During his time on SNL, Ferrell made a name for himself with his impersonations, which included US President George W. Bush, Chicago Cubs announcer Harry Caray, singer Robert Goulet (crooning a cappella pieces of music by Sisqó, Baha Men, and Notorious B.I.G.), singer Neil Diamond, Inside the Actors Studio host James Lipton (who favored Ferrell's impersonation), Massachusetts Senator Ted Kennedy, United States Attorney General Janet Reno, convicted unabomber Ted Kaczynski, game show host Alex Trebek, fictitious black private detective Shaft, professional wrestler Jesse Ventura, U.S. Vice President Al Gore, Iraqi President Saddam Hussein, and Cuban President Fidel Castro.
His original characters included Morning Latte co-host Tom Wilkins, Ed the Horse's twin brother Ned, fictional Blue Öyster Cult member Gene Frenkle (physically modeled after the band's vocalist Eric Bloom), music teacher Marty Culp, Spartan cheerleader Craig Buchanan, Dale Sturtevant from Dissing Your Dog, Hank of the Bill Brasky Buddies, David Leary from Dog Show, and night clubber Steve Butabi in a sketch that was turned into a feature film in 1998's A Night at the Roxbury. Ferrell became the highest paid cast member of Saturday Night Live in 2001 with a season salary of $350,000.
Ferrell returned to Saturday Night Live as a guest host on May 14, 2005, and May 16, 2009. Both times, he reprised his role as Alex Trebek in the "Celebrity Jeopardy" sketches. On the May 14 appearance, Ferrell reprised his role as Robert Goulet in a fake commercial advertising a series of ringtones and, during the performance of the song "Little Sister" by musical guests Queens of the Stone Age, Ferrell came on stage playing the cowbell.
During his time on Saturday Night Live, Ferrell appeared in several movies: Austin Powers: International Man of Mystery, A Night at the Roxbury, Superstar, The Ladies Man, Dick, Drowning Mona, Austin Powers: The Spy Who Shagged Me, Jay and Silent Bob Strike Back, and Zoolander.
His first starring role came after his departure from SNL with Frank "The Tank" Richard in Old School (2003). The film "belongs to Mr. Ferrell", declared the New York Times, which described how he "uses his hilarious, anxious zealotry to sell the part."Old School was a major success and Ferrell received an MTV Movie Awards nomination for Best Comedic Performance.
The title role in Elf (2003) followed, as did another MTV Movie Awards nomination. Ferrell continued to land comedy roles in 2004 and 2005 in films such as Melinda and Melinda, Anchorman: The Legend of Ron Burgundy, Starsky & Hutch earning himself a place among Hollywood's Frat Pack. In 2005, Ferrell earned $40 million. In 2006, Ferrell starred in Stranger Than Fiction and Talladega Nights: The Ballad of Ricky Bobby. Both received critical and box office success. Ferrell's performance in Stranger Than Fiction introduced audiences to the dramatic potential of Ferrell's acting talents. On December 27, 2006, 'The Magazine' named Ferrell as one of its three actors of the year in their 2006 year in review issue. The films Anchorman and Talladega Nights were the first two installments in the Mediocre American Man Trilogy. The third film in the trilogy, Anchorman 2: The Legend Continues, was released in 2013.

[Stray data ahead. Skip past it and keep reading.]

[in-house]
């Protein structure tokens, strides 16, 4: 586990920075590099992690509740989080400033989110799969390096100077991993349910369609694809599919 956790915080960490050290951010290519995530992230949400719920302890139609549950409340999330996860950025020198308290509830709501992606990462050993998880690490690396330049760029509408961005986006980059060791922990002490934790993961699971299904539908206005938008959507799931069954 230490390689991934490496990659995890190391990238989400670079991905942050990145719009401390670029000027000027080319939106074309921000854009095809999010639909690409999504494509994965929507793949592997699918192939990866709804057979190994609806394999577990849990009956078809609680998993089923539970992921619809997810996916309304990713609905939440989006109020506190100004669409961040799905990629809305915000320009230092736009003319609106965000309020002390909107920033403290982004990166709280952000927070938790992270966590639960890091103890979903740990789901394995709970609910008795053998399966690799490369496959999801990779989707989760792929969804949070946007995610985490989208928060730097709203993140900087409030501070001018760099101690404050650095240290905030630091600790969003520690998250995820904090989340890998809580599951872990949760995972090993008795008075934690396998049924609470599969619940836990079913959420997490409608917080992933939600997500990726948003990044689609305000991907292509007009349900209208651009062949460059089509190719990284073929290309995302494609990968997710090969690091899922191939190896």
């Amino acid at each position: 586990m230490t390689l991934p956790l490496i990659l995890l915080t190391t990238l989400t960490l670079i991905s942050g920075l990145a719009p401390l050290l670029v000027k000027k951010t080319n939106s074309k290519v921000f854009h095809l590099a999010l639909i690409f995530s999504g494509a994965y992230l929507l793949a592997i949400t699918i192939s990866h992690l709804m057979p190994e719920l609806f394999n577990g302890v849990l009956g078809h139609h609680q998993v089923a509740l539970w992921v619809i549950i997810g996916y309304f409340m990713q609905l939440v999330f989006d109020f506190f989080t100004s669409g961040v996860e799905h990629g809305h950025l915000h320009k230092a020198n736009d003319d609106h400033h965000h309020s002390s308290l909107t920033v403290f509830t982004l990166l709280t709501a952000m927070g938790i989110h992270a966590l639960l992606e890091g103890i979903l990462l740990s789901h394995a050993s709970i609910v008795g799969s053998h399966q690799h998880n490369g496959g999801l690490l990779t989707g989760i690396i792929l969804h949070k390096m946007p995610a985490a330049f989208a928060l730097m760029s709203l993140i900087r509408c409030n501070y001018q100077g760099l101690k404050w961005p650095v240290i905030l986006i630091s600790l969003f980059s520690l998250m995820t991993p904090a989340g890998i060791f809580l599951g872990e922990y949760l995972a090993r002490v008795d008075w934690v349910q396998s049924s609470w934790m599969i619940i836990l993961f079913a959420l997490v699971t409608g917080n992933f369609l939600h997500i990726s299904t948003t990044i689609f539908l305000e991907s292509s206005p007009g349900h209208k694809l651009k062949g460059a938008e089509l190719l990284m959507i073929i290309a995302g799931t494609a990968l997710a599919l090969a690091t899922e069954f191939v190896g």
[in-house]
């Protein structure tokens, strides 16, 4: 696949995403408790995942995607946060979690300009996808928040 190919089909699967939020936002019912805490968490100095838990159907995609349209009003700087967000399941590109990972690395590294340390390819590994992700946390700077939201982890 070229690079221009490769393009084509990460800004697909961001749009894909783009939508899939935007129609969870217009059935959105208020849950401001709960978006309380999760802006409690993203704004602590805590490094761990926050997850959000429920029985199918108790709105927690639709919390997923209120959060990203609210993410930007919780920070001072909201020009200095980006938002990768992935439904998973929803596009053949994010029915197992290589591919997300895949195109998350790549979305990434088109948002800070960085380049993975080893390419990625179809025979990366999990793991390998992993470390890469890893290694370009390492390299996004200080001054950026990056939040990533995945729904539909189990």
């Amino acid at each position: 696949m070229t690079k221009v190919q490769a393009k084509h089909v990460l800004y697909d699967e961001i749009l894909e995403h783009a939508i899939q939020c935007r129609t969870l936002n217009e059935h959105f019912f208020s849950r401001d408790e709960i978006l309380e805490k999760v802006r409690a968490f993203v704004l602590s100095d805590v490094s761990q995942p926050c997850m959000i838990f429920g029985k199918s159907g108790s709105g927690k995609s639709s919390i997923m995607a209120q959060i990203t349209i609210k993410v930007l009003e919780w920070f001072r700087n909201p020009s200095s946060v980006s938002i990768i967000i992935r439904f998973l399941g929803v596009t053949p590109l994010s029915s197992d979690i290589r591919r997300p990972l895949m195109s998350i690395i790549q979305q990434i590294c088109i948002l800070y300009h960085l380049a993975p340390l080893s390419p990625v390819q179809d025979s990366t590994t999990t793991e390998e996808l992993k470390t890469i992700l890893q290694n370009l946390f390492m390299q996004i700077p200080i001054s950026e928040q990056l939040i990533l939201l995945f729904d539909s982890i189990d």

Ferrell appeared as part of a pre-game video package for the Rose Bowl along with Texas alum Matthew McConaughey. Ferrell also sang a song at the ESPY Awards in 2006 about Lance Armstrong and Neil Armstrong. He and John C. Reilly also did a spot during the 2008 ESPY Awards where they made demands in order for them to appear at the ESPYs like asking Portland Trail Blazers' center Greg Oden to tuck them in at night and tell them stories of the old times or to bring back the Cold War so the Olympics can be interesting again.
Ferrell participated in a 79th Academy Awards musical-comedy performance with John C. Reilly and Jack Black, wherein they sang a song about comedies being snubbed by the voters in favor of dramas.
In May 2009, it was announced that Ferrell was in talks to star in Neighborhood Watch (later The Watch), a comedy about an urbanite who moves to the suburbs and uncovers a conspiracy. In negotiations to direct was David Dobkin, who gave Ferrell a cameo in Wedding Crashers. In August 2009, Ferrell decided not to do the film.
In June 2009, Land of the Lost was released. It was a commercial and critical flop after earning $19 million on opening weekend, about two-thirds of what the studio expected.
In 2010, he was the executive producer and star of The Other Guys, a buddy cop film, which also has an ensemble cast which consists of Mark Wahlberg, Eva Mendes, Michael Keaton, Steve Coogan, Ray Stevenson, Samuel L. Jackson and Dwayne Johnson. Unlike Land of the Lost, the film was a commercial success, earning over $140 million, and was positively reviewed by critics.
Ferrell appeared in the 2011 video for "Make Some Noise" by the Beastie Boys, in the front of a limo, playing a cowbell. He stars in Casa de Mi Padre, a telenovela spoof comedy set in a ranch with Mexican stars Diego Luna and Gael García Bernal. The movie is told in melodramatic telenovela form and features English-language subtitles.
Ferrell has worked as a voice actor in several animated television programs and films, including his portrayal of Bob Oblong, a 1950s-style father with no arms or legs, in the short-lived animated television series The Oblongs. He has had several guest appearances on Family Guy, where he played the Black Knight in "Mr. Saturday Knight", as well as Fat Greek Guy and Miles "Chatterbox" Musket in Fifteen Minutes of Shame. Ferrell also starred as Ted (a.k.a. The Man in the Yellow Hat) in the film Curious George and guest voiced on an episode of the FOX sitcom King of the Hill as a politically correct soccer coach. He voiced the title character in the 2010 DreamWorks Animation film Megamind.